At the top of my Must See list this summer is, no surprise, World War Z.
Words cannot express how excited I am about this movie, so I generally resort to high-pitched monosyllabic utterances and flailing. I’ve done my best to avoid spoilers, which may be a bit silly since I’ve read the book several times. But, this is one movie that can’t follow the book closely. Not just can't, shouldn't.
I’ll admit, I can be one of those people who have a hard time enjoying movies that diverge too far from the books on which they are based. My level of frustration tends to coincide the degree of love I have for the book and how necessary the divergences are from a story point of view. Stardust? Some grumbling ensued. Harry Potter and the Prisoner of Azkaban? CAPS!LOCK RAGE. Harry Potter and the Goblet of Fire? Let’s just say there was an “incident” during which “things happened” and I was “escorted from the theater," and leave it at that.
But, I’m keeping an open mind about World War Z. This is one of my favorite books of all time (in the top 3, easily). It’s just amazing. If you haven’t read it…well, what are you still doing here? Stop reading and go buy it NOW. Seriously, I've embedded links to the top 4 ebook retailers. Come back after you finish what will be one of the most emotional and satisfying literary adventures of your life. It’s okay, I’ll wait.
Glad to have you back. Are you okay? No? I understand. Crying is all right, we all cry sometimes. Was it the whales? I bet it was the whales. That got me, too. No, I can't even talk about the dog story. Just...no. The feral kids? What are you trying to do to me over here, huh? It's all right, we'll get through it together. Come on, bring it in.
Group hug! Let go of all those zombie-induced feels.
As I was saying, I’m keeping an open mind about World War Z the movie, because if they tried to make the movie exactly like the book…it would be a catastrophe. World War Z isn’t a story that has one central character moving seamlessly from beginning to middle to end in a linear fashion. That’s not how Max Brooks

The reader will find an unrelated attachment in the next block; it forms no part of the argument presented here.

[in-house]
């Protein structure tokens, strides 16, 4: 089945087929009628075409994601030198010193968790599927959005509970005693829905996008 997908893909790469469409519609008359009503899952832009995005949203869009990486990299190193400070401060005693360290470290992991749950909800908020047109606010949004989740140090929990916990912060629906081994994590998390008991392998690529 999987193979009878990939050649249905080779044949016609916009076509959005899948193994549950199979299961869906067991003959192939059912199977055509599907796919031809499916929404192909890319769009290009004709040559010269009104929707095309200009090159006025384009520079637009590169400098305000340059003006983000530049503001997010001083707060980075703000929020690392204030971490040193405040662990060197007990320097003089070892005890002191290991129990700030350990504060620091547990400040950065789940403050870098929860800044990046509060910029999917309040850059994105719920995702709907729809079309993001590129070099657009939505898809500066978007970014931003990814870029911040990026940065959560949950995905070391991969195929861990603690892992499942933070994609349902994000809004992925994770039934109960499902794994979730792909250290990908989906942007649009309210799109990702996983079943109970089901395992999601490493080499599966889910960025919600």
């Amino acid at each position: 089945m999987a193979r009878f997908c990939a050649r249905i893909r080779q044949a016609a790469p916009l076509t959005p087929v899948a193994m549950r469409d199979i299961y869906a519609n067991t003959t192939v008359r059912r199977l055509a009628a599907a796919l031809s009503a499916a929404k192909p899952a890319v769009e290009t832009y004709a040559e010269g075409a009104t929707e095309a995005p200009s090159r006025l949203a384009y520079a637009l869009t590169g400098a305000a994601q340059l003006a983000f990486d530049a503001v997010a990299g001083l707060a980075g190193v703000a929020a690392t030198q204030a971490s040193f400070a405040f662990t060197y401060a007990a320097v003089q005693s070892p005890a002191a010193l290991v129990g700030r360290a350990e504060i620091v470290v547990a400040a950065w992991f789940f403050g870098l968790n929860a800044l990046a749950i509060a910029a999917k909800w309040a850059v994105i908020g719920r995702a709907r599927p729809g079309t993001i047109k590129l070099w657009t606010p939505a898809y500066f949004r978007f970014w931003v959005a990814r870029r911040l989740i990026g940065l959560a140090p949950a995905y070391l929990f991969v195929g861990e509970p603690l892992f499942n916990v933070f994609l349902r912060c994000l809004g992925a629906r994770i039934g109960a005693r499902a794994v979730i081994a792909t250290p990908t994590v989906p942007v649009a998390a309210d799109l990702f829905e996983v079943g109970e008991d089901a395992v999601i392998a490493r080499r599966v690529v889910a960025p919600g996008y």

shambles rolls. It’s more a series of vignettes (a
word I just recently realized has a SILENT g *facepalm*). There is a beginning,
middle, and end, but each section is comprised of many stories from different
people recounting their experiences from the initial outbreak,
the middle of the war, and/or in the aftermath of the zombie apocalypse. From the first signs
of the undead in China, to the pandemic hitting African villages, to the Battle
of Yonkers, and, finally, the energy expended by the living to take back a
world that was overwhelmed. Seriously, the book is a ride. It hits all corners of the world and covers people from all walks of life, recounting their stories from different periods in their lives. Some narrators are reliable, some are not, and some have an agenda they're trying to push. All of the stories are fascinating and very few are connected. That’s why it wouldn’t
make a good movie; not in its original state.
Movies are visual media, and the time we spend with a movie is far less than the time required by a novel. From the trailers (I’m avoiding internet spoilers, but figure the trailers are fair game), it looks like the movie will be following a main protagonist (Brad Pitt’s character) as he navigates the zombie-torn world in search of something that will save him, his family, and the rest of the planet. I think this is a great way to stage the movie, by giving audiences a core hero through whom we can experience the world.
Seriously? I’m counting down the days!
Are you looking forward to World War Z? How about any other summer blockbusters (Man of Steel or This is the End, perhaps)? What are your favorite book-to-movie translation (Jurassic Park and The Green Mile are at the top of my list), and which ones completely missed the mark (here’s looking at you, Harry Potter and the Prisoner of Azkaban)?